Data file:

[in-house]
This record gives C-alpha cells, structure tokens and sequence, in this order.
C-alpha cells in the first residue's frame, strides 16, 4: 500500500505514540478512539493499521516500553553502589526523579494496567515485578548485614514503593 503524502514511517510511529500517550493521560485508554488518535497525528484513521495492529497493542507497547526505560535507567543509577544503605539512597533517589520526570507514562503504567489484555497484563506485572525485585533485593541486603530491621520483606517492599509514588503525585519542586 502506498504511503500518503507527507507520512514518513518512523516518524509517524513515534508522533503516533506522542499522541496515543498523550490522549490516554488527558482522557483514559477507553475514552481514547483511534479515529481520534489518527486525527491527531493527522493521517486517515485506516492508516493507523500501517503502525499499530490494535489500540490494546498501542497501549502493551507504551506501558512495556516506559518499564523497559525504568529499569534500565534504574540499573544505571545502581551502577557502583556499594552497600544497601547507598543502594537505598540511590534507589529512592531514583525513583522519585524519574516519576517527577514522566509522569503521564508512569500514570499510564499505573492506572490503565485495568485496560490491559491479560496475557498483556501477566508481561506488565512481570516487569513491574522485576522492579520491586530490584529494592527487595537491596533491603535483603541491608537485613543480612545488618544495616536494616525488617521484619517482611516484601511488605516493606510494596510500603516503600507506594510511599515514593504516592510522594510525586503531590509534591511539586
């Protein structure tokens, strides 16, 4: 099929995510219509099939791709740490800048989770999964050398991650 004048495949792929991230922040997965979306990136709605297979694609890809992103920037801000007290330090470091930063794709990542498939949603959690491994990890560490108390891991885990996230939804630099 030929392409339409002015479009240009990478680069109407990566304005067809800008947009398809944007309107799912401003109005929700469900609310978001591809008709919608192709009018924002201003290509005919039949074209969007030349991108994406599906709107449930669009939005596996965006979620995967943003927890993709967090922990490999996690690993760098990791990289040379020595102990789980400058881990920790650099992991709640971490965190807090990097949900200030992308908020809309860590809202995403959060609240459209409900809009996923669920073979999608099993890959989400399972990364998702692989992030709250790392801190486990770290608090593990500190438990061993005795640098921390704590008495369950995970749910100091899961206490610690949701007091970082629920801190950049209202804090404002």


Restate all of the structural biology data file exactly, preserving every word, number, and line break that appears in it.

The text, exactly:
[in-house]
This record gives C-alpha cells, structure tokens and sequence, in this order.
C-alpha cells in the first residue's frame, strides 16, 4: 500500500505514540478512539493499521516500553553502589526523579494496567515485578548485614514503593 503524502514511517510511529500517550493521560485508554488518535497525528484513521495492529497493542507497547526505560535507567543509577544503605539512597533517589520526570507514562503504567489484555497484563506485572525485585533485593541486603530491621520483606517492599509514588503525585519542586 502506498504511503500518503507527507507520512514518513518512523516518524509517524513515534508522533503516533506522542499522541496515543498523550490522549490516554488527558482522557483514559477507553475514552481514547483511534479515529481520534489518527486525527491527531493527522493521517486517515485506516492508516493507523500501517503502525499499530490494535489500540490494546498501542497501549502493551507504551506501558512495556516506559518499564523497559525504568529499569534500565534504574540499573544505571545502581551502577557502583556499594552497600544497601547507598543502594537505598540511590534507589529512592531514583525513583522519585524519574516519576517527577514522566509522569503521564508512569500514570499510564499505573492506572490503565485495568485496560490491559491479560496475557498483556501477566508481561506488565512481570516487569513491574522485576522492579520491586530490584529494592527487595537491596533491603535483603541491608537485613543480612545488618544495616536494616525488617521484619517482611516484601511488605516493606510494596510500603516503600507506594510511599515514593504516592510522594510525586503531590509534591511539586
């Protein structure tokens, strides 16, 4: 099929995510219509099939791709740490800048989770999964050398991650 004048495949792929991230922040997965979306990136709605297979694609890809992103920037801000007290330090470091930063794709990542498939949603959690491994990890560490108390891991885990996230939804630099 030929392409339409002015479009240009990478680069109407990566304005067809800008947009398809944007309107799912401003109005929700469900609310978001591809008709919608192709009018924002201003290509005919039949074209969007030349991108994406599906709107449930669009939005596996965006979620995967943003927890993709967090922990490999996690690993760098990791990289040379020595102990789980400058881990920790650099992991709640971490965190807090990097949900200030992308908020809309860590809202995403959060609240459209409900809009996923669920073979999608099993890959989400399972990364998702692989992030709250790392801190486990770290608090593990500190438990061993005795640098921390704590008495369950995970749910100091899961206490610690949701007091970082629920801190950049209202804090404002």